Flight of Ideas
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Flight of Ideas

Change is the only constant

The world is moving at a fast pace. New keeps up coming to replace the old. Our life is a race to adjust to this change. Adjust or be replaced. Bob Dylan, 2016 Literature Nobel prize winner, once wrote a beautiful song

Your old road is rapidly agin’
Please get out of the new one
If you can’t lend your hand
For the times they are a-changin’

But each generation reserves their apprehension with this change. It seems to be a human tendency to consider all change as evil and to languish in the old bygone days of youth that are considered to be the golden years. So with every change that tries to set in, there is always resistance by people. Back in the time of my grandmother, people opposed cameras as they believed that they rip your soul apart. They also opposed color TVs as they believed they will make you go blind. When I was young I saw people opposing mobile phones. At present, I see people opposing the rise of artificial intelligence. Makes me wonder, did they oppose tires back in that era?

A specific instance of a man who left an indelible mark on history, as he opposed the change, comes to my mind. Ned Ludd, a man who lived in the early 1800s, faced a great change — Industrialisation. The textile weaving that was earlier done using hands by thousands of people in England was going out in favor of machines. Thousands of people, unable to keep up with this change, were up against mechanization, automation, industrialization. They feared everyone will become unemployed and the civilization will collapse. (Did it?)

Ned Ludd was their leader. In a fit of rage people, led by Ned Ludd, burned mills and pieces of factory machinery. Thus began the Luddite movement, a revolution against a revolution. And thus was born a word in English. Luddite. A person opposed to new technology or ways of working.

The Leader of Luddites, Ned Ludd

Now you can use the word Luddite to denote anyone who is opposed to technological advancements. But be cautious it carries a derogatory sense for some and may not go well.

Shadows of the past

The year was 1501 when a statue was discovered in Rome found in the River Tiber. The statue was battered, Hellenistic style, and was a relic of the past. Years of exposure to natural processes had damaged the statue. The statue was placed on the side of a plaza nearby and was Pasquino after a local tailor known for his wits if the legends are to be believed.

The statue was identified as that of an ancient mythical king Menelaus holding Patroclus. It had survived all the changes in the world and the times. And was going to change the language itself. Someone put a criticizing note on the statue one night. Soon everybody started following the same suit. The criticizing notes were usually satirical in nature. The popularity of the statue Pasquino grew so much that other talking statues started coming up in the country.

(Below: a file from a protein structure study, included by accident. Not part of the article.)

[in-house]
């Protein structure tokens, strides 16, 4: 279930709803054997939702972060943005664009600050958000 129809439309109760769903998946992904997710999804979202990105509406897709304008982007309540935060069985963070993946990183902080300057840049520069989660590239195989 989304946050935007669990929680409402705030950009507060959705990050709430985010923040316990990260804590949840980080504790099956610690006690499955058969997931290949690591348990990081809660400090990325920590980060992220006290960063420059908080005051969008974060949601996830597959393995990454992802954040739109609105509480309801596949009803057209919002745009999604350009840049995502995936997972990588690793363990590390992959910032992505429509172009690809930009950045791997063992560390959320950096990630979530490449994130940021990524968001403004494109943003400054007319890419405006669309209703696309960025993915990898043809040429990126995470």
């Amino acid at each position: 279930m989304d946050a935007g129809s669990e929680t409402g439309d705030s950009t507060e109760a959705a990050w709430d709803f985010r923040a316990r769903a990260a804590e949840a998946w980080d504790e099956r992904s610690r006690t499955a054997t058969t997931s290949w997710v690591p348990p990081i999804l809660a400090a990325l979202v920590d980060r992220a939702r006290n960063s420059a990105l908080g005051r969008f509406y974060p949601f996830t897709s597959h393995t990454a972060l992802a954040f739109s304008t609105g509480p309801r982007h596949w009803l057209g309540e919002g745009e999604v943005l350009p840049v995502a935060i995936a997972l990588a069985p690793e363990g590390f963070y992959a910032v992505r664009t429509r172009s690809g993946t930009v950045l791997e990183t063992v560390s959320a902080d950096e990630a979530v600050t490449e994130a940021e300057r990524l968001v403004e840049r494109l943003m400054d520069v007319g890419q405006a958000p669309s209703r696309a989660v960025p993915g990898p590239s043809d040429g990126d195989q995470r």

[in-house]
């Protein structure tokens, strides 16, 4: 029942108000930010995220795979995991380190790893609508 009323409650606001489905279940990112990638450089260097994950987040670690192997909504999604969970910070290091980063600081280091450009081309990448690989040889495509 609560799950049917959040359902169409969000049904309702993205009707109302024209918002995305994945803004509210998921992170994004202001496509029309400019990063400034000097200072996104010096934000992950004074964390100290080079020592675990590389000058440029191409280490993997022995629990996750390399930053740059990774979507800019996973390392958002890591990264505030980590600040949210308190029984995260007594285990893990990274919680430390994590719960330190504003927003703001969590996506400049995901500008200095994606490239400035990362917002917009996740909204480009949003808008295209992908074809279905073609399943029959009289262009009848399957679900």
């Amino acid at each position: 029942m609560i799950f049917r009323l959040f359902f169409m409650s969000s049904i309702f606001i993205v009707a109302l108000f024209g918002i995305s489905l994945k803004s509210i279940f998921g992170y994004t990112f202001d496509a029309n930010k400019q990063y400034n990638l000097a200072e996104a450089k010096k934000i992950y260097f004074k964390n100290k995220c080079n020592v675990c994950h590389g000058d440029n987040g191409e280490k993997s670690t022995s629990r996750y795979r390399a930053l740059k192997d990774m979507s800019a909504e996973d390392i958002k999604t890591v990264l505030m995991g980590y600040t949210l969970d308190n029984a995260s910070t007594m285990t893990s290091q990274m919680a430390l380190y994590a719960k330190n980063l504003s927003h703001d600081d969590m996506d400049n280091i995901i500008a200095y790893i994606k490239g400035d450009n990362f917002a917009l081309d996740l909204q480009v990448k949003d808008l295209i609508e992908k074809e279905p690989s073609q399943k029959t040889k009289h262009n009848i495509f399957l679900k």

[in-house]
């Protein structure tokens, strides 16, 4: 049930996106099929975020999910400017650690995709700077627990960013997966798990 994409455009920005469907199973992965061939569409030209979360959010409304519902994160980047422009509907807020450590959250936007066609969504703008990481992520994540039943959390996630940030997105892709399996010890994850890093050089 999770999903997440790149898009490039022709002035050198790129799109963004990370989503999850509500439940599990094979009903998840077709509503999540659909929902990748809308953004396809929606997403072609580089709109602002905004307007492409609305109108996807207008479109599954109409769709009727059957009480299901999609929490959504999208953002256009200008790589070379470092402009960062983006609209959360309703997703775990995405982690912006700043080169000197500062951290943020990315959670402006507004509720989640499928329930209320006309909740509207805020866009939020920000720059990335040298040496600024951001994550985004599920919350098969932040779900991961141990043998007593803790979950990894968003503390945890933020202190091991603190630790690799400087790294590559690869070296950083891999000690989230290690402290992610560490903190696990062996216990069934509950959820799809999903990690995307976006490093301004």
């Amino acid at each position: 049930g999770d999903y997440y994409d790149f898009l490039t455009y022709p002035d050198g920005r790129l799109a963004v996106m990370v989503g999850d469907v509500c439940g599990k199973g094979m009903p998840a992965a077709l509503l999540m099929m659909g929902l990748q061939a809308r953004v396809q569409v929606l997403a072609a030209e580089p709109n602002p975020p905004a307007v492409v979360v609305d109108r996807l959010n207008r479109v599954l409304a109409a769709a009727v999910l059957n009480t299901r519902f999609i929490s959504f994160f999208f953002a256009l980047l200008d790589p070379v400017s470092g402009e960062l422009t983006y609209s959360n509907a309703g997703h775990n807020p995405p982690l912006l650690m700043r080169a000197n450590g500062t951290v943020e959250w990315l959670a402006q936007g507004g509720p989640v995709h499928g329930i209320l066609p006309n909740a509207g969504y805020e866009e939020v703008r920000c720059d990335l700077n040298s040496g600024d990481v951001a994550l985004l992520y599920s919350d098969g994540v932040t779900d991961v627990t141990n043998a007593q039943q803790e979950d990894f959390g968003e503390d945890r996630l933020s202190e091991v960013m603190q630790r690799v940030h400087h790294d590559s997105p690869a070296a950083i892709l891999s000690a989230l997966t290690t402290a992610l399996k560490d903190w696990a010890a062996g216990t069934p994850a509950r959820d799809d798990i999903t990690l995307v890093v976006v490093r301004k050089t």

And soon the statue Pasquino on which satires were posted gave birth to a word — Pasquinade. And it actually means a satire or lampoon, originally one displayed or delivered in a public place.

Pasquino

Around the world in 400 years

When Philip of Macedon threatened them with, “If I enter Laconia, I will raze Sparta to the ground,” the Spartans’ reply was, “If.”

People of Laconia were known for their bravery, skills in war, and most importantly terseness. They may be believed in replying with their sword instead of their tongue. It was this terseness, thriftiness with words that inspired someone to fashion the word laconic after the town of Laconia. The town still stands in Modern Greece but the word carries its legacy and shall continue to carry it for years to come.

Language like the world has its own ebbs and flow. It picks up the words and drops up old words. Sometimes it gives new meaning to old words. And people oppose the change in languages as well. English is witnessing increased usage of slang. Most people hate them and oppose them. But language is not immune to change. Like it or not it will change with time.

Bonus

The word Luddite is an eponym (word after the name of a person). English is full of such words that are after someone. Here are some commonly used eponyms.

  1. Boycott after Charles C. Boycott
  2. Sandwich after Earl of Sandwich
  3. Nicotine after Jean Nicot

There are numerous other eponyms. Can you think of any other?

And can you think of any eponym in your own local language?

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Priyash Jain

Priyash Jain

Psychiatrist. Aspiring writer. Voracious reader. Tech junkie. A logophile. History enthusiast. Foolishly optimist.